Cadillac Boss Lays Out Brand's Sedan Strategy; Is a Stripper CT6 on the Way?
Lately, it seems everyone wants to talk about Cadillac sedans. Too bad few people want to buy one. The future of the storied brand’s traditional passenger car offerings was recently called into question by a report claiming two Cadillac sedans, including the CT6, are slated for execution.
Hashtag fake news, brand president Johan de Nysschen responded. In a reply only slightly less vague than the initial report itself, the brand president said no sedan models were on the chopping block. Nope, the Cadillac lineup will strut into the 2020s with three sedans, he said, making no mention of the fact Cadillac has four sedans.
Okay, so we knew the aging (but facelifted for 2018) XTS had no long-term future. But what about the survivors? In a recent interview, de Nysschen spelled out the plan.
First off, the only real survivor will be the newest passenger car in Cadillac’s lineup — the flagship CT6. Speaking to Reuters, de Nysschen enlarged on comments made at the beginning of the year, explaining that the struggling ATS and CTS nameplates will die. The “repositioning” he spoke of in February means two new models, only one of which currently carries a name.
“We have to rebalance our sedan portfolio,” de Nysschen told Reuters.
According to the big boss, 2019 will be the last year for the ATS, CTS, and XTS. In their wake, Cadillac has a price-based strategy planned for its lineup. A new sedan, called the CT5, will serve buyers in the $35,000 to $45,000 price range, de Nysschen said.
Built in the same Lansing, Michigan factory that currently builds the lesser two sedans, the CT5 will eventually gain a baby brother for lower-end buyers. For this segment, de Nysschen anticipates an Audi A3 fighter. At the top of the model ladder, the CT6 will spawn “new” variants — something mentioned in the past — but it seems the proliferation of new CT6s could go in both directions; further upscale and, perhaps, a lower-cost entry.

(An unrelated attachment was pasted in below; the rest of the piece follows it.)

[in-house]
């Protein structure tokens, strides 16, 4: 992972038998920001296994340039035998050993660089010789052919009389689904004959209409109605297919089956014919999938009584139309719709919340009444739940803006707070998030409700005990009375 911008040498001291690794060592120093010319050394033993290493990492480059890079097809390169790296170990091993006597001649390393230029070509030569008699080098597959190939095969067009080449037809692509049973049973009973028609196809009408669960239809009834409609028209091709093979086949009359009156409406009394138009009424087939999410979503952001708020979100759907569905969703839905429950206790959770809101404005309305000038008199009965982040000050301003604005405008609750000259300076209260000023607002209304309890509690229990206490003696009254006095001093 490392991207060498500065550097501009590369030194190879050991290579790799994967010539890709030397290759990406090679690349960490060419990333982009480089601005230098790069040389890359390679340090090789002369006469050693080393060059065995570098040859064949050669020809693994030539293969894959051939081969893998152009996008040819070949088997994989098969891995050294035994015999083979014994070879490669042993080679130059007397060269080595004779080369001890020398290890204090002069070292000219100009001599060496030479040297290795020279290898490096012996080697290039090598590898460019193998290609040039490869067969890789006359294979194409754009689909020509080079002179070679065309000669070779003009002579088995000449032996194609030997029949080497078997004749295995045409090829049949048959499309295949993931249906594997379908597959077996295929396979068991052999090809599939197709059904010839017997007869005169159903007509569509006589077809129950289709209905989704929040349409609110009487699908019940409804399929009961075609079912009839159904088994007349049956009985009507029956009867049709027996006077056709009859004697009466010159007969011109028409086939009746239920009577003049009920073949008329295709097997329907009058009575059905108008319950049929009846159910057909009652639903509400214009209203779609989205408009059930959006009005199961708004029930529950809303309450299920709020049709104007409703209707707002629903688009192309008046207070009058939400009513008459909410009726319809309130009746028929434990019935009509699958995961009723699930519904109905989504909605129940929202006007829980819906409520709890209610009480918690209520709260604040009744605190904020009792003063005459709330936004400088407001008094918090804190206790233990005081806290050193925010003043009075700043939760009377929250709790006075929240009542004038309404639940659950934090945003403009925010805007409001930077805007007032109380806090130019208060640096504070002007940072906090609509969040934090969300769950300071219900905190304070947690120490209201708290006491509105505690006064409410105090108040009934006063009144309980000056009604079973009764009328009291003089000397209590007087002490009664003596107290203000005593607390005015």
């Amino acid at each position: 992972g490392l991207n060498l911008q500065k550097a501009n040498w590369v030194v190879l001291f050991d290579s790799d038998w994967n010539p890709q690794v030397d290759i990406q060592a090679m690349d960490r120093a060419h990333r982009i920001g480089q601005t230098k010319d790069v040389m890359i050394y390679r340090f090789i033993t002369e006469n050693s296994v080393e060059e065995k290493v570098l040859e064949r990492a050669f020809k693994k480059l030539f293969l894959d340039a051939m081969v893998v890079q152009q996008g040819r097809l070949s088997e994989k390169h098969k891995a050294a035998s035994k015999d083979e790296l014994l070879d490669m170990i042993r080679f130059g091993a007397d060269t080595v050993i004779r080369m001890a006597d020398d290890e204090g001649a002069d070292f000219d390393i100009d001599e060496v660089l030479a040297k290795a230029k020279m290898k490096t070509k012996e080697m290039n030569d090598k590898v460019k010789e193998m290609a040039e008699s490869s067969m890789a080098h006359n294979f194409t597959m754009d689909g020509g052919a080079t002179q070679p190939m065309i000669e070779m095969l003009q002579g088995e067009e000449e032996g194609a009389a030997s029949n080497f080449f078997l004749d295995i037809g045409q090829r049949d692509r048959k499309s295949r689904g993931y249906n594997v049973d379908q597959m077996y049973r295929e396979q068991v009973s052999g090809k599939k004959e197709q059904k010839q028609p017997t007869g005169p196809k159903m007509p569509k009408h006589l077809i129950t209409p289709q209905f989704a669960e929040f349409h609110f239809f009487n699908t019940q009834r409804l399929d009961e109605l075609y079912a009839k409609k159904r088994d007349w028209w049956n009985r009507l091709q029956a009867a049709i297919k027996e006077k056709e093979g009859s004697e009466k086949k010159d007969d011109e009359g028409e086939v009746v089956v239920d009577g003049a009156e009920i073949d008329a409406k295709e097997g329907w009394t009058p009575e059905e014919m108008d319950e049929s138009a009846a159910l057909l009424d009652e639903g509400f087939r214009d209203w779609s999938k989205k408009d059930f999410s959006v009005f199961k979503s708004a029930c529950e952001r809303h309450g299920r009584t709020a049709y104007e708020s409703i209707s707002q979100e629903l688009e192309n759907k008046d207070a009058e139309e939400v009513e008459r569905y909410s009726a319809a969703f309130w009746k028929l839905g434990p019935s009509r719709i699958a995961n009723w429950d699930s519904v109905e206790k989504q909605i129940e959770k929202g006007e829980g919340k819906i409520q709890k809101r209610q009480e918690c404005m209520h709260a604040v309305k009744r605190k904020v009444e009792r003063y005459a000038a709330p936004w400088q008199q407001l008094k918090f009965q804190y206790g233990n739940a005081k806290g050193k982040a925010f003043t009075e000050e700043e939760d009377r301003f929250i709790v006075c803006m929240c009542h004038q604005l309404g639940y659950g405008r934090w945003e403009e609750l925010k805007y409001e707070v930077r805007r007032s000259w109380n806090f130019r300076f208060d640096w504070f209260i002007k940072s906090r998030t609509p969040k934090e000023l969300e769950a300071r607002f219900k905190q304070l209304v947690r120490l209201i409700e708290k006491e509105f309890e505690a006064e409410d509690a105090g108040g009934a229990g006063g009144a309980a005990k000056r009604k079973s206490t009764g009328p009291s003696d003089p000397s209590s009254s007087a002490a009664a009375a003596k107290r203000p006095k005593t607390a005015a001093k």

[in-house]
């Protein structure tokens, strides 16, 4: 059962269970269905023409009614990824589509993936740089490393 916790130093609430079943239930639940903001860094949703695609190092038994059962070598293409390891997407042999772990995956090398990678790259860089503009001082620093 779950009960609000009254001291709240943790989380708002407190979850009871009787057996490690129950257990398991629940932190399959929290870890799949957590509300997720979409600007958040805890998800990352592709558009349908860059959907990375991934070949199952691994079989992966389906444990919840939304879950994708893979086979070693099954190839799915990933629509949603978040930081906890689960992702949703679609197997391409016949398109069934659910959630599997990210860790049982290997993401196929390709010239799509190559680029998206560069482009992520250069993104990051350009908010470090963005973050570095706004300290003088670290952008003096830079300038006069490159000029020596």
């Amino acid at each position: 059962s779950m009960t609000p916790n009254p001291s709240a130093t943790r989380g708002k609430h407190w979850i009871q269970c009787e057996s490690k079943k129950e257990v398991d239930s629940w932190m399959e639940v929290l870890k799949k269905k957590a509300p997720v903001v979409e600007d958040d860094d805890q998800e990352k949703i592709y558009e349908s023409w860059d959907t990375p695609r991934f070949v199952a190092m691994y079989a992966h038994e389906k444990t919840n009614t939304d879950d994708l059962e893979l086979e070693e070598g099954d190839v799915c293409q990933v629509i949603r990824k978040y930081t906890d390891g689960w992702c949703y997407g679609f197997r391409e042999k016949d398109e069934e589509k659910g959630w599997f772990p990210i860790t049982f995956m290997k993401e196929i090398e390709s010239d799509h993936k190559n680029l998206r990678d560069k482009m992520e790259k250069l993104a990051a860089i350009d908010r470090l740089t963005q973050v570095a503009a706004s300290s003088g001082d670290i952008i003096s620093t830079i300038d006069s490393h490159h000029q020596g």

The CT6 will soldier on for those wanting a large sedan in the $50,000-and-up price range, de Nysschen said. Hmm. The 2018 CT6 carries an after-delivery entry price of $55,090 — is the Cadillac president simply describing the boundaries of a broad price segment, or hinting at a lower-priced full-size Caddy? Given that the base CT6 is already a comparative bargain, outfitted with rear-wheel drive and a turbo 2.0-liter four-cylinder engine, it’s not easy imagining Cadillac pushing the model downmarket. Unless, of course, it’s willing to take a financial hit by offering a lower base price on a relatively unchanged model.
Whatever the eventual makeup of the brand’s passenger car lineup, Cadillac’s future lies mainly in big-profit, hot-selling crossovers and SUVs. A smaller XT4 should arrive next year, with a three-row SUV slotted between the XT5 and Escalade following in 2019.
[Image: General Motors]
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I for one hope that Cadillac can really get its act together.I am from an era when that name really meant something - 60's early 70's.It's a shame to see a worldwide recognized brand withering on the vine.Get at it people, you sent a man to the moon really or should I say "biggly" !